Enhance Your Skills
You can enhance your abilities by cross-training with skills outside your specialty. This means that when an accountant talks to you about how debits and credits need to behave, you will be able to help set up the necessary software functions to make them work correctly. Or when a teacher or school administrator discusses having one software package to track all of a student’s needs, you will have some idea of how to connect the departments. You don’t have to know everything, but learning a little about the various business types with which you work will enhance your value.
Too broad and too thin is something people are afraid of becoming when they typically think of learning things that they don’t see any direct correlation with. But, you should know that our industry highly values people who learn for fun and don’t live in a sandbox of their own. Be passionate about enhancing your skills and pick up things that you think you would want to leverage in future.
Find the right managers to work with
When I started my career in SAP, I started working with what I would say was an ideal manager. She loved her team, empowered us to think and act and didn’t micromanage at all. For me, SAP was my love at first sight. But then, I moved across the country and started working for a new company. I hated every bit of my work there, despite being good at what I did.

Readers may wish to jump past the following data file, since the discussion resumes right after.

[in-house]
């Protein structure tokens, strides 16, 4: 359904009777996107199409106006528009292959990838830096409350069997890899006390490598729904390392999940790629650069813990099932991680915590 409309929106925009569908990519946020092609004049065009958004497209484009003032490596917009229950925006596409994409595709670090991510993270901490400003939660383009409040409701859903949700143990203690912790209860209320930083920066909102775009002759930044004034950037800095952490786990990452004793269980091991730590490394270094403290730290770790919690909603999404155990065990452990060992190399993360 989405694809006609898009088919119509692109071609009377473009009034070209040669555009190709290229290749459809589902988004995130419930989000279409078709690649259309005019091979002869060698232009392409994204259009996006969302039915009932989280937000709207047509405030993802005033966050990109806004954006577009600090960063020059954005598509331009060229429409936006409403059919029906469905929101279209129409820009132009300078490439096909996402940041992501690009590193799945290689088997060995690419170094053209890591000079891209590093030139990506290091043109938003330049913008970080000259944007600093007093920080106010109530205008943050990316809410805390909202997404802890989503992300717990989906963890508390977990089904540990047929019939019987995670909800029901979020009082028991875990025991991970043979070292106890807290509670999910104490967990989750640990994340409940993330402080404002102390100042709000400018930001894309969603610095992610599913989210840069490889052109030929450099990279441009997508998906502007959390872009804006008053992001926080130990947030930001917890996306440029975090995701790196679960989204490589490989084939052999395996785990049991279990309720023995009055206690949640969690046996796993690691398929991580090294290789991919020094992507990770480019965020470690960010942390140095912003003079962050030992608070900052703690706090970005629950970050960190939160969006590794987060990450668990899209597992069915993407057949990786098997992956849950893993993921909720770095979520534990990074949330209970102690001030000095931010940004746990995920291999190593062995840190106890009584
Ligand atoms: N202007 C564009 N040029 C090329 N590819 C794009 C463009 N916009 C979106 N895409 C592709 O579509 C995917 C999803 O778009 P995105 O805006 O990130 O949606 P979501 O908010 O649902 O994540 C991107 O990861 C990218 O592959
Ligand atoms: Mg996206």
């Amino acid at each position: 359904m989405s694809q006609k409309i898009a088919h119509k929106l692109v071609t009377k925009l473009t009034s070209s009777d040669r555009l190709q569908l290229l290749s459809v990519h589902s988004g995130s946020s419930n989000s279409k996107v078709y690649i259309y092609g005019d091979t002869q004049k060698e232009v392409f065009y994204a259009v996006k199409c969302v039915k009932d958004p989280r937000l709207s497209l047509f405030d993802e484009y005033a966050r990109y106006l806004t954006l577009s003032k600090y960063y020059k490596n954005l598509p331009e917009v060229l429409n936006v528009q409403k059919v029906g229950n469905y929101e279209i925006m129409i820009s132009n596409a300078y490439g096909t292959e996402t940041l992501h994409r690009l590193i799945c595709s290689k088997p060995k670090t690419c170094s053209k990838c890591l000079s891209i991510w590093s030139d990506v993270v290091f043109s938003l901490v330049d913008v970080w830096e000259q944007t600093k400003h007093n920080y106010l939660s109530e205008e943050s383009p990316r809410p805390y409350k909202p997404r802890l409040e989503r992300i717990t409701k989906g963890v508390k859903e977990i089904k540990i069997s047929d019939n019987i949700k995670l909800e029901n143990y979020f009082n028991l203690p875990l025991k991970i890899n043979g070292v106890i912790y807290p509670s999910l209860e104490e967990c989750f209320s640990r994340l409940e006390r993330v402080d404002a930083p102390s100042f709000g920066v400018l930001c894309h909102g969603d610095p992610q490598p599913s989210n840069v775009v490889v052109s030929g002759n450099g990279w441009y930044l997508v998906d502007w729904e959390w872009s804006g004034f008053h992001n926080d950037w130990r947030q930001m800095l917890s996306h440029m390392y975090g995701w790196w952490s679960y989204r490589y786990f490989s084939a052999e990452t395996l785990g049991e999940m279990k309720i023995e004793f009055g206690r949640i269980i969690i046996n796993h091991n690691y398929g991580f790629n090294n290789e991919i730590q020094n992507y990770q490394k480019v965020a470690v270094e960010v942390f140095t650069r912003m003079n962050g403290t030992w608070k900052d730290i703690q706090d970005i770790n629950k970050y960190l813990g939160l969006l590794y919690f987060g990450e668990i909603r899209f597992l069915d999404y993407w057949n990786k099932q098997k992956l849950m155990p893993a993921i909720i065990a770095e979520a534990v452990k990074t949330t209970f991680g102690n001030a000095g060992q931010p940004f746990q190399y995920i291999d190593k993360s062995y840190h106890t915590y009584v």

I eventually decided to leave. And, here’s the bit for you “newcomer” to takeaway - People don’t leave their jobs, they leave their managers. I did too!
I picked up another job after careful consideration and got exactly the team and manager I wanted. Things were much better again. So, if you feel that SAP isn’t good, check if it is because of your workplace. If it is, I would start looking at job boards, asking on forums and do whatever it takes for you to get the right career path. build a perfect resume with a cover letter. Get to the right place at all costs and never look back!
If you want to freelance, sign on with an agency that works with both companies and individuals looking for consultants to hire, as well as people who are looking for work.
Finding those first jobs might be difficult, but work that is well-done, completed, and turned in on time will build your reputation.
A career in SAP is a lot more than knowing how to set up the hardware, troubleshoot and repair networks or write excellent code. To succeed you need to be an excellent communicator capable of understanding your client’s needs. It takes good social skills, judgment of the market and steady perseverance.
I hope my thoughts would contribute to your successful SAP future. Let me know about your thoughts and opinions in comment as well. Would love to hear from other experienced practitioners on what they feel a SAP newcomer should focus on as well!